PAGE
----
Tips for Postpartum Exercise

A couple of days ago I was talking to a mama of two who I haven’t yet worked with. At 3 years postpartum she was telling me that she still struggles with the way her tummy looks and feels. We chatted for a bit, and then I referred her to my diastasis self-assessment tool. She wrote me back not an hour later to tell me how she wished she had known more about the types of exercise that are appropriate post baby because she’s sure that what she’s been doing for the past three years has made her situation worse.

Fast forward to this morning and I was chatting with another mama of two in my post-natal class. Her second isn’t yet one year and we’ve been working together for seven months or so. She was telling me how much better she feels physically after baby two because she understands what makes sense for her postpartum body. Instead of pushing herself so hard that she leaves our sessions feeling beat up and with back pain, she’s feeling gradually stronger and stronger. This is why I love what I do!

I think it’s so important for women to regain their strength and confidence in realistic ways that make sense in the context of being a new mom. Signing up for cross-fit in order to ‘bounce back’ quickly…maybe not the best idea.

I wanted to share a few tips today about how to modify your exercise postpartum whether you’re training at a gym solo or whether you’re joining a group class that isn’t necessarily specifically post-natal. I hope you find them helpful:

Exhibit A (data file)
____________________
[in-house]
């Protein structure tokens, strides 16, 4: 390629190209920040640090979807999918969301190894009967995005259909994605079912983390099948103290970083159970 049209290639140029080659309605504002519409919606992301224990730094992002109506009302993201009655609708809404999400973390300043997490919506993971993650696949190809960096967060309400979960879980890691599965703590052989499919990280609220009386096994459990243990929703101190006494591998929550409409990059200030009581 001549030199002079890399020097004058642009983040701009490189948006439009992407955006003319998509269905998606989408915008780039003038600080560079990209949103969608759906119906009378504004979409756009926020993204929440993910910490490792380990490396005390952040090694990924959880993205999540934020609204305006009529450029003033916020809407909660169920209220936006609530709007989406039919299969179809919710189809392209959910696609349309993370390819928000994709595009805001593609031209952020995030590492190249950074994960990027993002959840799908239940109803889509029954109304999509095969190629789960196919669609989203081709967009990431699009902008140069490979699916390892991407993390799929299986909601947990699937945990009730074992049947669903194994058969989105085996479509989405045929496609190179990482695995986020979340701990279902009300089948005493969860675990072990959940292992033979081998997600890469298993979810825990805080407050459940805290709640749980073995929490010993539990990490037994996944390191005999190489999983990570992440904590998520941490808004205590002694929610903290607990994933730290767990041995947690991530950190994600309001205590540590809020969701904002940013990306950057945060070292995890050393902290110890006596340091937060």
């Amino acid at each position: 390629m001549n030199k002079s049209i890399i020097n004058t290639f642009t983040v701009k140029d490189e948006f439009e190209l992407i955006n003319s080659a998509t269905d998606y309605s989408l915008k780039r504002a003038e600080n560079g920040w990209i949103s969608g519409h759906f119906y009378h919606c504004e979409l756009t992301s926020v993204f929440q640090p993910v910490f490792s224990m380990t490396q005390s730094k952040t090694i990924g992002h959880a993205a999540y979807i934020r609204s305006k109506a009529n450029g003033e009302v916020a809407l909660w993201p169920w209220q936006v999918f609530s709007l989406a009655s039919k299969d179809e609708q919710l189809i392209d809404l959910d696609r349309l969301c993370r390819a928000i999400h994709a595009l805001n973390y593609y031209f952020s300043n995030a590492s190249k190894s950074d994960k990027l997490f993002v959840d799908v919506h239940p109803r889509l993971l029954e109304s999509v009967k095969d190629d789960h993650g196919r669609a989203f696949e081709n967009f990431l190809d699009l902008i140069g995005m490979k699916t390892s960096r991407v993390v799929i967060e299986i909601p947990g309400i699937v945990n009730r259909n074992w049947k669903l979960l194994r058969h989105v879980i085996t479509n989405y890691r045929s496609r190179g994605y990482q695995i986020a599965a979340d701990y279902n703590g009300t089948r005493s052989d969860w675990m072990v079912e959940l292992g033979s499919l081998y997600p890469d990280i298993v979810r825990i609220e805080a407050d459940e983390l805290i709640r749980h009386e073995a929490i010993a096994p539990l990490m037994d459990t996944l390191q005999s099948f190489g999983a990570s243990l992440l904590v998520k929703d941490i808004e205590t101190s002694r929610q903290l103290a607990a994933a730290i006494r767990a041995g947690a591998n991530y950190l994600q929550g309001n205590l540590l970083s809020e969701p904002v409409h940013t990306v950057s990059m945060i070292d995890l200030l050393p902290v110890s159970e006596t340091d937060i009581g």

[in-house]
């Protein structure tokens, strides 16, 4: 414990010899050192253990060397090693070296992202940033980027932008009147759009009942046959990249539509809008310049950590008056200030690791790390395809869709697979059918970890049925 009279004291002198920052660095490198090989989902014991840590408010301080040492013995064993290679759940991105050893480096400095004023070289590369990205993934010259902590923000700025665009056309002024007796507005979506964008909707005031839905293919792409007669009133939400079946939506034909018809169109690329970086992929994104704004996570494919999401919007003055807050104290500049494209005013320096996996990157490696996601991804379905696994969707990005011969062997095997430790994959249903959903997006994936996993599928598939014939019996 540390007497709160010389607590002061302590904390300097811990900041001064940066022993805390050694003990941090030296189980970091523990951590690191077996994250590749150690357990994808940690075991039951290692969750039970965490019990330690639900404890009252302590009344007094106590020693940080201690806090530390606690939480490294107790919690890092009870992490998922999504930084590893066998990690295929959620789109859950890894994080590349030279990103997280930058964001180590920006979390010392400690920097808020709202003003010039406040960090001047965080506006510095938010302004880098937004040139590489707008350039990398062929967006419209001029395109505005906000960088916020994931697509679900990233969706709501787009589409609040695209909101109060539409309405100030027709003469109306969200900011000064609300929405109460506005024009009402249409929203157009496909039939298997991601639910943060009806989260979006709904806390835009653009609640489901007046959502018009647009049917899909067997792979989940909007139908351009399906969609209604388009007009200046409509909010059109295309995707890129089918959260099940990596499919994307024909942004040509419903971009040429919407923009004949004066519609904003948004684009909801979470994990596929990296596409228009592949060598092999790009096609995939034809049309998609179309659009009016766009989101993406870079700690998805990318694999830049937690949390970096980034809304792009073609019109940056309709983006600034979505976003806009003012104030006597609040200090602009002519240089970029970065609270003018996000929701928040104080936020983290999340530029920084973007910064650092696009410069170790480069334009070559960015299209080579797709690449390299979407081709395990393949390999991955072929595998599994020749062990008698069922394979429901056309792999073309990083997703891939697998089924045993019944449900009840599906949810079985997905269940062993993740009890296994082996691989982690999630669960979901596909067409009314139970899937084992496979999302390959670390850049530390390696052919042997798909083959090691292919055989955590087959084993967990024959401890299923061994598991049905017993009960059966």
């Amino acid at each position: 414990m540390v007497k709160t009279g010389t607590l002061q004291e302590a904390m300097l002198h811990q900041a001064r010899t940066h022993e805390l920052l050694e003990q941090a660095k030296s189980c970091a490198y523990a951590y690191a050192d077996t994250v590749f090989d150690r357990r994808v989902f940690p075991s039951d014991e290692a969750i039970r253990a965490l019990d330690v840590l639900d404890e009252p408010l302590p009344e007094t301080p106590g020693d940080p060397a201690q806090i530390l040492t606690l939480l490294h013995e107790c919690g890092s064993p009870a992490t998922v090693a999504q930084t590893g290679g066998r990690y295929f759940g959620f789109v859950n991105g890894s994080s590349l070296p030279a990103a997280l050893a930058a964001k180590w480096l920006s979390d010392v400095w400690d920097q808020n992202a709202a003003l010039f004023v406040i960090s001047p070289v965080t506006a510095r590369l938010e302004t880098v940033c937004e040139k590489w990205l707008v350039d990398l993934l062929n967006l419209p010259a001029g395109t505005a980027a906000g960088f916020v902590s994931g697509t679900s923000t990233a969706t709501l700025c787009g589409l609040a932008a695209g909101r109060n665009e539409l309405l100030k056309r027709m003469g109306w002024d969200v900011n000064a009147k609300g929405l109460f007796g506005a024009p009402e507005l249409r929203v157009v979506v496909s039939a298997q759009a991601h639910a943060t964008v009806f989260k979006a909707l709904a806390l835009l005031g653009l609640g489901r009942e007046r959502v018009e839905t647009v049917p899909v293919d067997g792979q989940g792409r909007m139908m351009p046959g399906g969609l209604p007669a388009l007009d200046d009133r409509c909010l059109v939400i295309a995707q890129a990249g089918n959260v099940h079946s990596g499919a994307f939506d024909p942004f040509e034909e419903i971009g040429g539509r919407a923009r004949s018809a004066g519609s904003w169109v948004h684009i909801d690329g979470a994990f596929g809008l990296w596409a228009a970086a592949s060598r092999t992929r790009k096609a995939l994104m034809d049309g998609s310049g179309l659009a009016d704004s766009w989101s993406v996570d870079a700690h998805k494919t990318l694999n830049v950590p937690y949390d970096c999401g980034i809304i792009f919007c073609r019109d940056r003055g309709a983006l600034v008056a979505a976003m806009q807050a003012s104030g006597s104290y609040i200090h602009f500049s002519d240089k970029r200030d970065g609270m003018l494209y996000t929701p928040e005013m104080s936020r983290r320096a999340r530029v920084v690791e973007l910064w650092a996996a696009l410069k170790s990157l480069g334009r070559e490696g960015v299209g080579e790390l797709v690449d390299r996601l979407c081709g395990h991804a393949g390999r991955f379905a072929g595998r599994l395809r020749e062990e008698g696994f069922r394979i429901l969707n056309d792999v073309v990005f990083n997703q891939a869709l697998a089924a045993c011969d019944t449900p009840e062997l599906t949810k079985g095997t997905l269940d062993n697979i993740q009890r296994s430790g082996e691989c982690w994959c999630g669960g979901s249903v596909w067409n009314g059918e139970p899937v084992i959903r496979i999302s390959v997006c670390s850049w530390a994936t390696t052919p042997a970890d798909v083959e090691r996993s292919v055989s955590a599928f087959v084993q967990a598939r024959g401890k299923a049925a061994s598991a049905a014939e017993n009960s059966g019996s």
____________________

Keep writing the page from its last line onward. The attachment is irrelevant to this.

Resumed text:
When you’re moving from lying down into a seated position, roll onto your side first and use your arm to push you up into a seated position. Avoid crunching forward which puts a lot of pressure on your abdominal wall.

Focus on exercises that are in a standing, side-lying or lying on your back. Strength and resistance training is generally safe using safe positions above, but being mindful of weight restrictions to avoid increasing intra-abdominal pressure (the pressure inside your belly that can put outward pressure on your abdominal wall and downward pressure on your pelvic floor)

Focus on low impact cardio if you’re leaking any urine at all, or until you’ve been assessed by a pelvic floor physio. If you’re in a class that’s not post-natal specific you can always modify; for instance squat jumps turn into body weight squats OR switch jumps turn into alternating lunges.

As you become more aware of the tension or lack of tension in your abdominals, you should start to notice the exercise positions where you feel a bulge or where you’re feeling unsupported through your abdominals or where you feel back pain. Avoid those positions and movements and modify instead. For example: If you have an abdominal separation you should avoid fully front loaded push-ups. Instead try incline push-ups on a wall or if you need more of a challenge try incline push-ups from your knees with your hands on a bench.

Spend some time doing daily core and pelvic floor work to rehabilitate the separation and, more importantly, improve the overall tension. Once you’ve mastered core breathing, you’ll be able to integrate it with almost any movement.

If you find this helpful, send me a quick email to let me know. I’d love to hear about how you’re approaching postpartum fitness (no matter how far postpartum you are) and I’d love to know about your number one struggle and your number one success. I promise to reply xo J

[bra_button text=”See our Spring Class Schedule and Register” url=”https://twentytoesfitness.com/classes/schedule/” target=”_self” size=”medium” style=”rounded” color=”green”]

[bra_button text=”Subscribe to my newsletter” url=”https://twentytoesfitness.com/” target=”_self” size=”medium” style=”rounded” color=”pink”]